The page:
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Pros and Cons of Amber at Cons

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Panjumanju:
At the height of my passion for Amber Diceless Roleplaying I signed up at my local RPG convention to run several Amber games. Now, I've had a lot of success at this convention - "Phantasm", in Peterborough, Ontario. It has been running almost 25 years. I've been going for about 15. I've won Gamemaster of the Year 3 times, and Player of the Year (somehow) once. Amber, however, was an unwieldy beast, and although it is my favourite roleplaying game system, I will never run it at a convention again. Why?

5 Reasons I Will Not Run Amber Diceless at a Convention

This is in roughly "not as big of a deal" to "deal-breaker" order:

1. SPACE IS AN ISSUE: In Amber, as much happens away from the table as at the table. Notes, notes, notes. When you're in someone's house and you can basically take over the living room and the kitchen separately - and occasionally have to hide in a closet with someone to have a secret meeting - this isn't a problem. At a Con, you take up not just your table, but the back corner, the front desk, all the territory where people should be LARPing, and you end up having important pivotal character conflicts in the bathroom.

2. IT'S EXHAUSTING: Without dice, players don't need you to form cabals, have secret meetings, and make plans. They just need you for when they set those plans into motion, to know what happens. Exciting? Yes. Also exhausting! Everyone wants a piece of you.

3. CHARACTER CREATION: How are you supposed to care about your character unless you make it, and experience the auction? Pre-generated characters do not have the motivation that you have if some jerk across the table from you just outbid you for 1st place in Strength.
There just isn't enough on a character sheet (four stats and powers) for a new player to look at it and understand what they're supposed to be playing, no matter how big of a backstory you write in; the auction does that so much better. However, if you do run the auction, it takes up half the session.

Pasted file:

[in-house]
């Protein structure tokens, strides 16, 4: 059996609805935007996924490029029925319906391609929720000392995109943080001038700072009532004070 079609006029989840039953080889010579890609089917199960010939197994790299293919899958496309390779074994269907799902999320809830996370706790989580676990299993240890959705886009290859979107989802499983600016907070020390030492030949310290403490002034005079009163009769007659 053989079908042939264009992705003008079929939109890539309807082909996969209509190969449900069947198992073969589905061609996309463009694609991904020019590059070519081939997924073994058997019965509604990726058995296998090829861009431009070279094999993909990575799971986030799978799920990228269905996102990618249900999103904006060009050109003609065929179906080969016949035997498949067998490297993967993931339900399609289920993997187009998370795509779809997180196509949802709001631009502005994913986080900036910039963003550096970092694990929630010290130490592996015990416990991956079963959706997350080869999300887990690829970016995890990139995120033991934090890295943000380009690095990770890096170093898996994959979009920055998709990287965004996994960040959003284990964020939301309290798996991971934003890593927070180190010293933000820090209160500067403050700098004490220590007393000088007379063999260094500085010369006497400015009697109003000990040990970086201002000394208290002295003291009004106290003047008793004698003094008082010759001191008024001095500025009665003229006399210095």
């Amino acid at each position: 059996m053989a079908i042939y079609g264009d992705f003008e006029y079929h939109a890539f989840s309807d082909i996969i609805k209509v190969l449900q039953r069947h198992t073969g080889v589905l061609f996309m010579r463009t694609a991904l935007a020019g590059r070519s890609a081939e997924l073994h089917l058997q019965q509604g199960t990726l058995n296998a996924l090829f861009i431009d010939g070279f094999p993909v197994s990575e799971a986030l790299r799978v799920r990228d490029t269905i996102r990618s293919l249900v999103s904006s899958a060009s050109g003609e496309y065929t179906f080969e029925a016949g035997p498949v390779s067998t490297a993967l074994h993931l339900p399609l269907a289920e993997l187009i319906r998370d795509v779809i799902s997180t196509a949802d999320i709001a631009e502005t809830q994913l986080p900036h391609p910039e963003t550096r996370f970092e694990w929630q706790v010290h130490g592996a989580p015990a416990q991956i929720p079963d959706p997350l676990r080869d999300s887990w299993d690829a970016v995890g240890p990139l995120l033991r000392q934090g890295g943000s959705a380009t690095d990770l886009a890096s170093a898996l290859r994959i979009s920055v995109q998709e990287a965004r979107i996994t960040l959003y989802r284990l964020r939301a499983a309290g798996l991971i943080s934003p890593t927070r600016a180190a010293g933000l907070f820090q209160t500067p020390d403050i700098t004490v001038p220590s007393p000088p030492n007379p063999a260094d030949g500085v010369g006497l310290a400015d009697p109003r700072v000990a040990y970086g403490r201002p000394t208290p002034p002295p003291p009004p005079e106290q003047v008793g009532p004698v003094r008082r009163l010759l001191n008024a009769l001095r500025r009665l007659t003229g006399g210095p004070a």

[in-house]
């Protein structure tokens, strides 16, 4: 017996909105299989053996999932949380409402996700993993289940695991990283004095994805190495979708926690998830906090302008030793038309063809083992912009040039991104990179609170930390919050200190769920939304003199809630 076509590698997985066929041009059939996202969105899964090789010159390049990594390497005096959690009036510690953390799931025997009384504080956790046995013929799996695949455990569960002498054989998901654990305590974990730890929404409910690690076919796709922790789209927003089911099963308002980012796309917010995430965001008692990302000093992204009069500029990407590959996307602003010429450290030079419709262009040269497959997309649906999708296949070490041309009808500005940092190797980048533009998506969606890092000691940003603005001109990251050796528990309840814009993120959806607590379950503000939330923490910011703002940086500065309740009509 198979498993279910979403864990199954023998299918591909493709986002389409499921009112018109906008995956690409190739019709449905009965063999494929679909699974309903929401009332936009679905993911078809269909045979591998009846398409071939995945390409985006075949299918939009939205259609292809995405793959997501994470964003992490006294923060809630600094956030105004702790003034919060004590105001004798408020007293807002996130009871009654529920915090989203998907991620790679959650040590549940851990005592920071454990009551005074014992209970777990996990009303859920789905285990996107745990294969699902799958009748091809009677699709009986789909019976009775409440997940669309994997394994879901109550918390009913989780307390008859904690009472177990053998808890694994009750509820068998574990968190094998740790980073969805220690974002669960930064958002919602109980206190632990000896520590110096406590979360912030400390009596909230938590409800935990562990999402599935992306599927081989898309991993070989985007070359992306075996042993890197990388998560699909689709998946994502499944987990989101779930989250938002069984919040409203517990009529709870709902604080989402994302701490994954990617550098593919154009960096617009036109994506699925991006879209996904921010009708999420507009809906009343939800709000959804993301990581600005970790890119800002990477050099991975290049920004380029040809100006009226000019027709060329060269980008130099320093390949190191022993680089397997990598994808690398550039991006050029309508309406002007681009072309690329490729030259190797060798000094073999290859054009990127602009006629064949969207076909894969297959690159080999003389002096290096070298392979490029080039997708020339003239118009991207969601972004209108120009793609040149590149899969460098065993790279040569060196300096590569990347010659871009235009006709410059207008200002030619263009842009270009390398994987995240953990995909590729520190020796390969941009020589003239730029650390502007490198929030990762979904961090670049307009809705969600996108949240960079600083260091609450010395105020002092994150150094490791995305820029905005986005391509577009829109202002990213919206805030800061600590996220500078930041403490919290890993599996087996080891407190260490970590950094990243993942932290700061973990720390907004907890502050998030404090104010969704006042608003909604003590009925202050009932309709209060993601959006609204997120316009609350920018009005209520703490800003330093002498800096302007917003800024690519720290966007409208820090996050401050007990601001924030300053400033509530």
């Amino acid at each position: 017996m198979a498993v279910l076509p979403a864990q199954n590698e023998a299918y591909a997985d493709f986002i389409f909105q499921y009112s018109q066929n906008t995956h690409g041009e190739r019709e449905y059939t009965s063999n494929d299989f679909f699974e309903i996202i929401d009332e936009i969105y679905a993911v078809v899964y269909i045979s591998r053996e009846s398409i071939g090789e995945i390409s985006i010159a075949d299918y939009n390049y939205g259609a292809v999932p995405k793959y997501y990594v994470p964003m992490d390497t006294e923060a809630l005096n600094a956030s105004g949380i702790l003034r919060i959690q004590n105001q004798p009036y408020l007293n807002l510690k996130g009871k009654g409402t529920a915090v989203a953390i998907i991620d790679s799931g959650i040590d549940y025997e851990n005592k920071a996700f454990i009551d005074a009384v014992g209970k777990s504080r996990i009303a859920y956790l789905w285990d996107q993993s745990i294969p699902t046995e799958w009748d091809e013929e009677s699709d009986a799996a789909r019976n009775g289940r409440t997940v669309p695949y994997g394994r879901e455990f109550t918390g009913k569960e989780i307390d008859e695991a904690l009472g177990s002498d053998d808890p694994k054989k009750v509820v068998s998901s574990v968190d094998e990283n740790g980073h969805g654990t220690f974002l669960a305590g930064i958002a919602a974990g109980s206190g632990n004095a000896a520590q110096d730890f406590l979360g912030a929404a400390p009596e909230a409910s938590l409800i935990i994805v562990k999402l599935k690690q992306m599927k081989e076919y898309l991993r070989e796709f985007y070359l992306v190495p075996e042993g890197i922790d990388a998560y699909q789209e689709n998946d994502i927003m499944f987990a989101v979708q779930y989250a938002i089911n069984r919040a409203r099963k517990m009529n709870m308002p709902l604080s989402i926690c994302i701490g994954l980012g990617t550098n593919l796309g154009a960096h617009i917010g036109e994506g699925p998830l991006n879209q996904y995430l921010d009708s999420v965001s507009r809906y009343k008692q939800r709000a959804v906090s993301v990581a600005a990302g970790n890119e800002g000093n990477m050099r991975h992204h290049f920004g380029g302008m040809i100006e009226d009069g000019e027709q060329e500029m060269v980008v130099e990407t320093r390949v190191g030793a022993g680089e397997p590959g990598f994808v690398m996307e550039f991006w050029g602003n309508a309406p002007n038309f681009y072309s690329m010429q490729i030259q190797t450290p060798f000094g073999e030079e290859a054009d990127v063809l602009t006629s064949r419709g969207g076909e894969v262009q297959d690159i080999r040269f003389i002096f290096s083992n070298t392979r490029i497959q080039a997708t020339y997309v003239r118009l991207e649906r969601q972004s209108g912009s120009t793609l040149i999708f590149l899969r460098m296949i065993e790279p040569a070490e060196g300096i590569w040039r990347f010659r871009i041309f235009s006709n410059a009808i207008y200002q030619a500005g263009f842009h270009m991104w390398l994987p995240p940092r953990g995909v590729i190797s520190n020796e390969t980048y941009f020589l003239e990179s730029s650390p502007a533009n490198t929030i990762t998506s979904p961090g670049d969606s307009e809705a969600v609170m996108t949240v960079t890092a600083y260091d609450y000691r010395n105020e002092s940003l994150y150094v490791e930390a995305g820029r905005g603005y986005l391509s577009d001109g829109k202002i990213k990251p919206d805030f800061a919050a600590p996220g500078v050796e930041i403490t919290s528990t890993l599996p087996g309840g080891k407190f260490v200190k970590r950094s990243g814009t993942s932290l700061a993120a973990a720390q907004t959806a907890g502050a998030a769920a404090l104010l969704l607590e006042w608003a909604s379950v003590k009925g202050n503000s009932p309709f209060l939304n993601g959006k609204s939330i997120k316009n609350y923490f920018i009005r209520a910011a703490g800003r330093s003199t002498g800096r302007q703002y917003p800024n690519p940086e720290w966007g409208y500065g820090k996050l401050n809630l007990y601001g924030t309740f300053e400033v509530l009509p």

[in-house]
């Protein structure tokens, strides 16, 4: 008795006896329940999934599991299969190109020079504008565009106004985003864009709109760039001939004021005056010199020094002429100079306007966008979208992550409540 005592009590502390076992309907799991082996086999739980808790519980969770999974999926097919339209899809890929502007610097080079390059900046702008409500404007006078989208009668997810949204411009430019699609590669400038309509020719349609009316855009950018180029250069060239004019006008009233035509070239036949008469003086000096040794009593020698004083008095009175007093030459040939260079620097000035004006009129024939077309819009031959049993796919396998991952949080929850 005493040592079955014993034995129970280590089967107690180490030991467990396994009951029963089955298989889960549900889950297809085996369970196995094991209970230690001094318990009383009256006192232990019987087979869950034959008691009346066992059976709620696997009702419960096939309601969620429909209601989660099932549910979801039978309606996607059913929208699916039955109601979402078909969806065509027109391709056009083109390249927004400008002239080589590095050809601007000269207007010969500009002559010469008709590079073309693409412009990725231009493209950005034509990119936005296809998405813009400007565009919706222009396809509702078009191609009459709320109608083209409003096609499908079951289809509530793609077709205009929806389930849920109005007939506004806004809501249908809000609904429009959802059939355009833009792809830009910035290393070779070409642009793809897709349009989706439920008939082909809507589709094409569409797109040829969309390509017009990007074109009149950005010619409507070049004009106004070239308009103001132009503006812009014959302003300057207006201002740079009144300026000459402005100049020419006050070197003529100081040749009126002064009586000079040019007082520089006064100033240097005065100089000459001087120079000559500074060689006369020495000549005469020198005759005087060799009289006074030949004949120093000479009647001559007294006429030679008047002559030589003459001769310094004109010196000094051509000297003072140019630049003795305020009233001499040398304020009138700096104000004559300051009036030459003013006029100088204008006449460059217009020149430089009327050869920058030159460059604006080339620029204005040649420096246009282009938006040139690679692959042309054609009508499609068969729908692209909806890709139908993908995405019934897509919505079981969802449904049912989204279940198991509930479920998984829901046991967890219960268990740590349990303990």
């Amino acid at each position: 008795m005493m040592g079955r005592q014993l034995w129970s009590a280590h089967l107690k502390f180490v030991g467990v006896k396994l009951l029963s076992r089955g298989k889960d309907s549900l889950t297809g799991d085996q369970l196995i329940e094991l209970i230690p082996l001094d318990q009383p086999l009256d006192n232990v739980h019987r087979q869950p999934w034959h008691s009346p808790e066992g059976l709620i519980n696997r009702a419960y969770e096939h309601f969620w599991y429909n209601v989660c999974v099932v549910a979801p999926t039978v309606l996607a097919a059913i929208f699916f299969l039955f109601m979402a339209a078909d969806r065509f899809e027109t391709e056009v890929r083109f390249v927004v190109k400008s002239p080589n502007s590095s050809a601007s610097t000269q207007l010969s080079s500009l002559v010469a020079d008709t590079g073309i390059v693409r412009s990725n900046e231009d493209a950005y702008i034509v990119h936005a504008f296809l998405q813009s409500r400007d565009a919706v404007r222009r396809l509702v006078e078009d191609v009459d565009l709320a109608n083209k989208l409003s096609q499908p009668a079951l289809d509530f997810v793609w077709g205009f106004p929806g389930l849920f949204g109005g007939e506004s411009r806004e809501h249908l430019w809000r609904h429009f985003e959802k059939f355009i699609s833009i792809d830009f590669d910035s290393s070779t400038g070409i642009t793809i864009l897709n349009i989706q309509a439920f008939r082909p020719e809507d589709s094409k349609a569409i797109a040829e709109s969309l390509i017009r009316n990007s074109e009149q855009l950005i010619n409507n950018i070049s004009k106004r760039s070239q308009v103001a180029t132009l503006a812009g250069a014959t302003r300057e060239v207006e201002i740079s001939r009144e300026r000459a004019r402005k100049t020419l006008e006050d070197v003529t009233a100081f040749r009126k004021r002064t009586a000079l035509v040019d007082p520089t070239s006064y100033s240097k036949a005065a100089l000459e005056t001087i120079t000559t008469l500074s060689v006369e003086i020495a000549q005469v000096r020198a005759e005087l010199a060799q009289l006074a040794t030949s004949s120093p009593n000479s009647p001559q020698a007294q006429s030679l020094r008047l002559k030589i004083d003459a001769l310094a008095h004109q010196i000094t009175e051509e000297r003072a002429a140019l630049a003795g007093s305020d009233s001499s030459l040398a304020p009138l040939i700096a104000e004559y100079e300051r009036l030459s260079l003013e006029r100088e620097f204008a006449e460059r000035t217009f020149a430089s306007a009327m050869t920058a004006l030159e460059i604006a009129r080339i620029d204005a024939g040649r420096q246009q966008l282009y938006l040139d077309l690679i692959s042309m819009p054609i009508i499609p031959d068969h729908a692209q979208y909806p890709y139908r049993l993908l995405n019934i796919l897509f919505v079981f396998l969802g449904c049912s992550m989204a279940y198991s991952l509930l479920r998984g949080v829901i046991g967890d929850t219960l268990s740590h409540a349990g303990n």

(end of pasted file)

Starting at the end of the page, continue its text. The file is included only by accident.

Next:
4. LEARNING CURVE STEEPER THAN MOUNT KOLVIR: It happened a few times that I had groups that were a pretty even split between players who had played before (and so couldn't help themselves signing up even though I could have run it for them any time) and people who were new, curious, and probably wanted their friends who played before to shut up about the game already.

The problem was, Amber Diceless expects a huge amount of self-determination and initiative. Players who have played before, in the vanilla setting, are roughly familiar with the geography and what it can do (even if you fiddle with the details as a GM) whereas new players need to ask that many more questions ("So, if you get to the centre of the Pattern, you can go anywhere?") in order to catch up.

The more experienced players - like race horses out of the gate - corralled, manipulated, or murdered all the noobs within the first hour of play. It was clever, and brutal. It was like watching a few Bruce Lees enter a few Japanese Dojos. In the end, the new players were left with their heads spinning, no matter how much I tried to help them.

5. PLAYERS OVER INVEST: The only time I've had a player openly weep, in the middle of a convention, was over Amber Diceless. It wasn't other players being mean to him that caused tears. His character was the Warden of Arden once Julien absconded. Through a series of circumstances, mostly involving agents from the Courts of Chaos, a big chunk of the forest of Arden burned. I don't know if I narrated the action too effectively, but...well, it was too much for this guy.

I think part of the problem is, without the buffer of a character sheet and dice and other separating gimmicks, people play their character in Amber much closer to the chest. This can be a good thing and a bad thing. But - while a wild story - it's not really something I want to deal with in public.

Conclusion
I think I won the GM of the Year prize that year, and I think Amber was to thank, but I came out of the weekend with as many confused players as zealots. I also think I aged a year. So, I decided I'd much rather run Amber privately, maybe with passwords and secret handshakes.

I don't know how the AmberCons ever functioned - maybe they were all players who played before? Who knows. I would love to hear about other people's experience with Amber at cons.